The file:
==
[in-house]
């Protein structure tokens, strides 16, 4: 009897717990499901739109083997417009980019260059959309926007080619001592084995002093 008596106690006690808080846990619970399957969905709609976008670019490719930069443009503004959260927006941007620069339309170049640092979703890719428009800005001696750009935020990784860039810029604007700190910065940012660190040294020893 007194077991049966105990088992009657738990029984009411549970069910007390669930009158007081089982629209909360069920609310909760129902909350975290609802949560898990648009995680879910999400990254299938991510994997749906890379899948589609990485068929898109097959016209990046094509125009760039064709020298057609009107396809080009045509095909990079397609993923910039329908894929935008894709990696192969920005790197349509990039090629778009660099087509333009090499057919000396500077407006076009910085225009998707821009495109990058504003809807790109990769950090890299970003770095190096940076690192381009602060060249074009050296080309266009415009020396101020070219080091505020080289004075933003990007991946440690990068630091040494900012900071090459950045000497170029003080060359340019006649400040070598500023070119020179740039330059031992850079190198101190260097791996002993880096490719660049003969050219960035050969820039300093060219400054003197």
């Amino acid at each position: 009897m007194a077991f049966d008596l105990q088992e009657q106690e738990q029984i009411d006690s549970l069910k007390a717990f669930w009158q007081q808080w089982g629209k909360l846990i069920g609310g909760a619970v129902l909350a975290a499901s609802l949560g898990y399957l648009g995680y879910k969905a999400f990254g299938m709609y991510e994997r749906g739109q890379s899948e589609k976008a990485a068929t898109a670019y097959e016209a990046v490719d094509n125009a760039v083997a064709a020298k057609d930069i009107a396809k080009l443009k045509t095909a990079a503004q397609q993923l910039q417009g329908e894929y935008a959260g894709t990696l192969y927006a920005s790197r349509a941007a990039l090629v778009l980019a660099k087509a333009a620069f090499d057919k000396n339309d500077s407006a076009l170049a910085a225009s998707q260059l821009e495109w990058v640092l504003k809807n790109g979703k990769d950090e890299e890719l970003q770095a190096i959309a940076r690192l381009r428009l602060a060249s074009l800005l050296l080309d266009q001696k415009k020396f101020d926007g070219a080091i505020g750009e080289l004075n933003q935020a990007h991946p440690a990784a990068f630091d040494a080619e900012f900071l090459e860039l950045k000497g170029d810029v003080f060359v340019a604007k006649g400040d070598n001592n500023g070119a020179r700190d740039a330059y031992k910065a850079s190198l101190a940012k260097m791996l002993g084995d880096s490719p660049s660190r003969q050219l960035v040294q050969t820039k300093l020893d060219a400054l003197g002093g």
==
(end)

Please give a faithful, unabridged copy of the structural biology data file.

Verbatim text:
[in-house]
């Protein structure tokens, strides 16, 4: 009897717990499901739109083997417009980019260059959309926007080619001592084995002093 008596106690006690808080846990619970399957969905709609976008670019490719930069443009503004959260927006941007620069339309170049640092979703890719428009800005001696750009935020990784860039810029604007700190910065940012660190040294020893 007194077991049966105990088992009657738990029984009411549970069910007390669930009158007081089982629209909360069920609310909760129902909350975290609802949560898990648009995680879910999400990254299938991510994997749906890379899948589609990485068929898109097959016209990046094509125009760039064709020298057609009107396809080009045509095909990079397609993923910039329908894929935008894709990696192969920005790197349509990039090629778009660099087509333009090499057919000396500077407006076009910085225009998707821009495109990058504003809807790109990769950090890299970003770095190096940076690192381009602060060249074009050296080309266009415009020396101020070219080091505020080289004075933003990007991946440690990068630091040494900012900071090459950045000497170029003080060359340019006649400040070598500023070119020179740039330059031992850079190198101190260097791996002993880096490719660049003969050219960035050969820039300093060219400054003197």
């Amino acid at each position: 009897m007194a077991f049966d008596l105990q088992e009657q106690e738990q029984i009411d006690s549970l069910k007390a717990f669930w009158q007081q808080w089982g629209k909360l846990i069920g609310g909760a619970v129902l909350a975290a499901s609802l949560g898990y399957l648009g995680y879910k969905a999400f990254g299938m709609y991510e994997r749906g739109q890379s899948e589609k976008a990485a068929t898109a670019y097959e016209a990046v490719d094509n125009a760039v083997a064709a020298k057609d930069i009107a396809k080009l443009k045509t095909a990079a503004q397609q993923l910039q417009g329908e894929y935008a959260g894709t990696l192969y927006a920005s790197r349509a941007a990039l090629v778009l980019a660099k087509a333009a620069f090499d057919k000396n339309d500077s407006a076009l170049a910085a225009s998707q260059l821009e495109w990058v640092l504003k809807n790109g979703k990769d950090e890299e890719l970003q770095a190096i959309a940076r690192l381009r428009l602060a060249s074009l800005l050296l080309d266009q001696k415009k020396f101020d926007g070219a080091i505020g750009e080289l004075n933003q935020a990007h991946p440690a990784a990068f630091d040494a080619e900012f900071l090459e860039l950045k000497g170029d810029v003080f060359v340019a604007k006649g400040d070598n001592n500023g070119a020179r700190d740039a330059y031992k910065a850079s190198l101190a940012k260097m791996l002993g084995d880096s490719p660049s660190r003969q050219l960035v040294q050969t820039k300093l020893d060219a400054l003197g002093g």